OK, so I have some questions (and I am not the only one). The very existence of the Future Fund and its spin–offs — funds in government hands but managed like public ones — seems to tell us that they are there to be raided.
Here is the logic: if those funds were so well managed and so valuable in terms of realising economies of scale, wouldn’t a government want to open them up as a super-choice for all Australians? The answer is surely yes.
Now, that isn’t the case, so one has to ask why. One possibility is that, if it were open to the public, the fund would have to comply with regulations and also ‘lock in’ (the Treasurer’s favourite phrase) its independence. That is, it would have to privatise it in all but name. So, if the Govenment isn’t doing that, doesn’t it mean that it wants the option to raid it in the future?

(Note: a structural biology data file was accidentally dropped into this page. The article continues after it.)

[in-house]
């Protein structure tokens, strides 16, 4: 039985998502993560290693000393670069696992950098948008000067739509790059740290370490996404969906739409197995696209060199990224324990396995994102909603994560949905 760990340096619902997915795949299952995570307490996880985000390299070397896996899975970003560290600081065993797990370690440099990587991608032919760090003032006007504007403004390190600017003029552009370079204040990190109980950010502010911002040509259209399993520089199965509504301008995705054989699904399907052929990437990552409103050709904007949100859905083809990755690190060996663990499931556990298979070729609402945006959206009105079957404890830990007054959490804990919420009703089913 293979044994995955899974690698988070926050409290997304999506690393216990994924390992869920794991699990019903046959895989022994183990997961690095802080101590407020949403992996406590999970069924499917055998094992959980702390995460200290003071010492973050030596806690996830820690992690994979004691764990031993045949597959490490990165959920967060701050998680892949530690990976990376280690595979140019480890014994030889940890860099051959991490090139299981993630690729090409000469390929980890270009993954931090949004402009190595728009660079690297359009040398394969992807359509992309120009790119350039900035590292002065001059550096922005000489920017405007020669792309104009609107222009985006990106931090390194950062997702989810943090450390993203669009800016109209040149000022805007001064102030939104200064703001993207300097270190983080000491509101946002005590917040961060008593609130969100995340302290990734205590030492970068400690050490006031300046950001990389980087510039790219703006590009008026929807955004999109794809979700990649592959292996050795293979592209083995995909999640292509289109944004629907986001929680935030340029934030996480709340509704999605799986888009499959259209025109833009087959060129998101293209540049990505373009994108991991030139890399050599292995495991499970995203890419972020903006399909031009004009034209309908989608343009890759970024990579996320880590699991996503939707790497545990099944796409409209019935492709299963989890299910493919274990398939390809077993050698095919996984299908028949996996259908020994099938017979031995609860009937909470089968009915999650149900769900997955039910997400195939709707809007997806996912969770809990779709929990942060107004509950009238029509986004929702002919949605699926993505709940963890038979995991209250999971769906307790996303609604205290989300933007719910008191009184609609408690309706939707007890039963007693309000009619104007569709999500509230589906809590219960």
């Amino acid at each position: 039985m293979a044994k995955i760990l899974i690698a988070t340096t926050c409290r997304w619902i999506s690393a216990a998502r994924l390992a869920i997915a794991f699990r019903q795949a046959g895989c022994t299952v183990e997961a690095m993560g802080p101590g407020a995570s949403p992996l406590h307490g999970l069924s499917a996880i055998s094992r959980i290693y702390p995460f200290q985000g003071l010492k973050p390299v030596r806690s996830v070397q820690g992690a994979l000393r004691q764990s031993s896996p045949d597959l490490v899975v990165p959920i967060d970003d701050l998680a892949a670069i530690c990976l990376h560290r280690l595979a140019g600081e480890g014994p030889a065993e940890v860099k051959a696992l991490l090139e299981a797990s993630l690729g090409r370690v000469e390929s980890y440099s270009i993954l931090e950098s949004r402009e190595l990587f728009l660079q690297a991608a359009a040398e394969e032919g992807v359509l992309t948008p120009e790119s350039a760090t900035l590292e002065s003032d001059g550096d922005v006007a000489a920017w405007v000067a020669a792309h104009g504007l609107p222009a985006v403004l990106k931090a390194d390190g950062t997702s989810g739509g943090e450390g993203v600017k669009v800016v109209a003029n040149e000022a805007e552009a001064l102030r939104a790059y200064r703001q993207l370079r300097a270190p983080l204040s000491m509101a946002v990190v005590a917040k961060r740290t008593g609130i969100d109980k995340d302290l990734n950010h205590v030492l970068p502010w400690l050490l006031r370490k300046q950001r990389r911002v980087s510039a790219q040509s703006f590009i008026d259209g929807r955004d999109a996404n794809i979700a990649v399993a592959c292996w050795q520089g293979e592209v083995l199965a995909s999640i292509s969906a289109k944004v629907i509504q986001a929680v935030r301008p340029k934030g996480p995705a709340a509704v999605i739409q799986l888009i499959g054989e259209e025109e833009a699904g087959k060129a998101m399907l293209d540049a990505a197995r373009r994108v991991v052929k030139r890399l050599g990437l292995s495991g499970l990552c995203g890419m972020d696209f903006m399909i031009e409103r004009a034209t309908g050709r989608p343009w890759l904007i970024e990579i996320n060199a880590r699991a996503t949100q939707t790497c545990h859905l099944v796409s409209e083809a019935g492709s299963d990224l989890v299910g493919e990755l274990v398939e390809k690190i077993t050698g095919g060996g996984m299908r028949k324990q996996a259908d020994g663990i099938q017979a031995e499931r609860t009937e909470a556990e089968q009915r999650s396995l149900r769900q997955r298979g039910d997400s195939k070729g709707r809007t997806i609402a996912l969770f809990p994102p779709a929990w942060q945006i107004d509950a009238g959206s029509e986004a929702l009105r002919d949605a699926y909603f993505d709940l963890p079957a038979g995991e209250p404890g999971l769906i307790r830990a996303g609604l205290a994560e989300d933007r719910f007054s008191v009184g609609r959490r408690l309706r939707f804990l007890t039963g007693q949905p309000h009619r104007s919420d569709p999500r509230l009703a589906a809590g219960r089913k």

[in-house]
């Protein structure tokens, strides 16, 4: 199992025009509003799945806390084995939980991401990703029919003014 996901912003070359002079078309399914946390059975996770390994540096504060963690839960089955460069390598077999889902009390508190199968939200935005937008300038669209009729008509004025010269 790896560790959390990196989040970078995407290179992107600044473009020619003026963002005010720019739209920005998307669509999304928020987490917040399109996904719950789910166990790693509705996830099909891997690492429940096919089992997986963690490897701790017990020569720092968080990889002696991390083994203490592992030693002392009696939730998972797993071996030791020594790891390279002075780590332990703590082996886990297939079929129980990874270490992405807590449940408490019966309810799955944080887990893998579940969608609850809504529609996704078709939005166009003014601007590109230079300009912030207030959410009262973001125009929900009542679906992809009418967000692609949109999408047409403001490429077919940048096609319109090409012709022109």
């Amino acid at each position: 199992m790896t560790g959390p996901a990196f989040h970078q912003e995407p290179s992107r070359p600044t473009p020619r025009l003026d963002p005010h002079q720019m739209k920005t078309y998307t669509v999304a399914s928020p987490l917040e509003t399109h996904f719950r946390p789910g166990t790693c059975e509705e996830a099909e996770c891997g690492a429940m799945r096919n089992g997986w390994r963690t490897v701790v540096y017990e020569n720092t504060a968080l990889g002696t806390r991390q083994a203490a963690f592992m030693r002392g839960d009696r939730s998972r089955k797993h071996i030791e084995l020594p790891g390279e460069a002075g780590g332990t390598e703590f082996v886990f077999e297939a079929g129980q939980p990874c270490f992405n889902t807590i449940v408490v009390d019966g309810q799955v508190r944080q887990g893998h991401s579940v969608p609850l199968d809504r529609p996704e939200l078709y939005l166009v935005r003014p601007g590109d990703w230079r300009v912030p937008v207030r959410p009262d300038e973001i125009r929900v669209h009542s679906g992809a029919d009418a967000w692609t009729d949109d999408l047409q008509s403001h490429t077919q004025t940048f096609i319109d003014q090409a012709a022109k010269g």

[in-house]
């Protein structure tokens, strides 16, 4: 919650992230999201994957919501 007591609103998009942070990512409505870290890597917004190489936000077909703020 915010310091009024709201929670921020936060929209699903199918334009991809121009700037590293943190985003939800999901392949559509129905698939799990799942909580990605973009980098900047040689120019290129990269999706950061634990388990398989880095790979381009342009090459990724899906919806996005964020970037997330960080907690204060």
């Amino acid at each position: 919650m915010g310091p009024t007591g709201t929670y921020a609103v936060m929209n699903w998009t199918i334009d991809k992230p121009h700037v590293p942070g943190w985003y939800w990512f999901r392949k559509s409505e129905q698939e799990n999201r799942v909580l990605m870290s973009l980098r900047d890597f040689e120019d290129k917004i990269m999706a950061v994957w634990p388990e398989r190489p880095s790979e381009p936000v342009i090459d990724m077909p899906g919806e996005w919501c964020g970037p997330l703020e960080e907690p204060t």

Of course, my assumption here is that the fund itself is a great performer relative to the market. But if it isn’t that, why have it? Because you might want to raid it in the future?
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By the way, if there is some legal issue in doing this, why not make all of the trades and holdings publicly available or at least an index measure of the fund’s daily value? Then open funds could be set up to mimic its returns?
Anyhow, these are just some questions I have.
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